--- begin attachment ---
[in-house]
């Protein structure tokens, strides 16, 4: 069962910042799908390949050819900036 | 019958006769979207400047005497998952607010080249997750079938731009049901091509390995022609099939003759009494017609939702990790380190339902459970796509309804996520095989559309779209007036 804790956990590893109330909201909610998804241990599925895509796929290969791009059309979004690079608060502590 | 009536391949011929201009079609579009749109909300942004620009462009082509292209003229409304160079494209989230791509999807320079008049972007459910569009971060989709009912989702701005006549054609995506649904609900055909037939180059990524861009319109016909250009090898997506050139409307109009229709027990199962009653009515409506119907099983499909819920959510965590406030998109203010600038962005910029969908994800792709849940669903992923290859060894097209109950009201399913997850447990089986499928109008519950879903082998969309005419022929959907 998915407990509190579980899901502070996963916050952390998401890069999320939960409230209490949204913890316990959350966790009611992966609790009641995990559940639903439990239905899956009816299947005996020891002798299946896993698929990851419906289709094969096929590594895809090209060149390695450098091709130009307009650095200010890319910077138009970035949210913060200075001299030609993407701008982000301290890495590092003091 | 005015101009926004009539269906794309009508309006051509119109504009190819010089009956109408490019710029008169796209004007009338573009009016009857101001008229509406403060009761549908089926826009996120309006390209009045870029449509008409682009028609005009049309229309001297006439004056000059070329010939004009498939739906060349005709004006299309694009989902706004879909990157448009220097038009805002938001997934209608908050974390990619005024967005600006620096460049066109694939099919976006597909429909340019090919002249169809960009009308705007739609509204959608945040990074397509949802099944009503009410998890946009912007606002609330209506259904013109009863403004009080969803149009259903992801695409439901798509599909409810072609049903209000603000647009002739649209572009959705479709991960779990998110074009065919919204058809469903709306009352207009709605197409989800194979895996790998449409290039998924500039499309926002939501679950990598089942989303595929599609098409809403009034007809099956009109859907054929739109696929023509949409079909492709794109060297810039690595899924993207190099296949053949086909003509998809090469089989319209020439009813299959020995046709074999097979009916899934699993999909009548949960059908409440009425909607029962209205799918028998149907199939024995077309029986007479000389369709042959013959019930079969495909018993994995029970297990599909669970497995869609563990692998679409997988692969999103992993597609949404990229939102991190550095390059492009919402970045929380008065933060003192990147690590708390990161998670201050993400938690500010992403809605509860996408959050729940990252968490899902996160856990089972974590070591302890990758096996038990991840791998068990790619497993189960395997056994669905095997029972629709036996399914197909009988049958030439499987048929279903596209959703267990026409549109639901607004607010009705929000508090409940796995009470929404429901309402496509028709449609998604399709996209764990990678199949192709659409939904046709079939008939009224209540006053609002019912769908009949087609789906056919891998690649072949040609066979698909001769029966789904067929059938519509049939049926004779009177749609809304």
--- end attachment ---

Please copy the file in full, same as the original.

[in-house]
């Protein structure tokens, strides 16, 4: 069962910042799908390949050819900036 | 019958006769979207400047005497998952607010080249997750079938731009049901091509390995022609099939003759009494017609939702990790380190339902459970796509309804996520095989559309779209007036 804790956990590893109330909201909610998804241990599925895509796929290969791009059309979004690079608060502590 | 009536391949011929201009079609579009749109909300942004620009462009082509292209003229409304160079494209989230791509999807320079008049972007459910569009971060989709009912989702701005006549054609995506649904609900055909037939180059990524861009319109016909250009090898997506050139409307109009229709027990199962009653009515409506119907099983499909819920959510965590406030998109203010600038962005910029969908994800792709849940669903992923290859060894097209109950009201399913997850447990089986499928109008519950879903082998969309005419022929959907 998915407990509190579980899901502070996963916050952390998401890069999320939960409230209490949204913890316990959350966790009611992966609790009641995990559940639903439990239905899956009816299947005996020891002798299946896993698929990851419906289709094969096929590594895809090209060149390695450098091709130009307009650095200010890319910077138009970035949210913060200075001299030609993407701008982000301290890495590092003091 | 005015101009926004009539269906794309009508309006051509119109504009190819010089009956109408490019710029008169796209004007009338573009009016009857101001008229509406403060009761549908089926826009996120309006390209009045870029449509008409682009028609005009049309229309001297006439004056000059070329010939004009498939739906060349005709004006299309694009989902706004879909990157448009220097038009805002938001997934209608908050974390990619005024967005600006620096460049066109694939099919976006597909429909340019090919002249169809960009009308705007739609509204959608945040990074397509949802099944009503009410998890946009912007606002609330209506259904013109009863403004009080969803149009259903992801695409439901798509599909409810072609049903209000603000647009002739649209572009959705479709991960779990998110074009065919919204058809469903709306009352207009709605197409989800194979895996790998449409290039998924500039499309926002939501679950990598089942989303595929599609098409809403009034007809099956009109859907054929739109696929023509949409079909492709794109060297810039690595899924993207190099296949053949086909003509998809090469089989319209020439009813299959020995046709074999097979009916899934699993999909009548949960059908409440009425909607029962209205799918028998149907199939024995077309029986007479000389369709042959013959019930079969495909018993994995029970297990599909669970497995869609563990692998679409997988692969999103992993597609949404990229939102991190550095390059492009919402970045929380008065933060003192990147690590708390990161998670201050993400938690500010992403809605509860996408959050729940990252968490899902996160856990089972974590070591302890990758096996038990991840791998068990790619497993189960395997056994669905095997029972629709036996399914197909009988049958030439499987048929279903596209959703267990026409549109639901607004607010009705929000508090409940796995009470929404429901309402496509028709449609998604399709996209764990990678199949192709659409939904046709079939008939009224209540006053609002019912769908009949087609789906056919891998690649072949040609066979698909001769029966789904067929059938519509049939049926004779009177749609809304």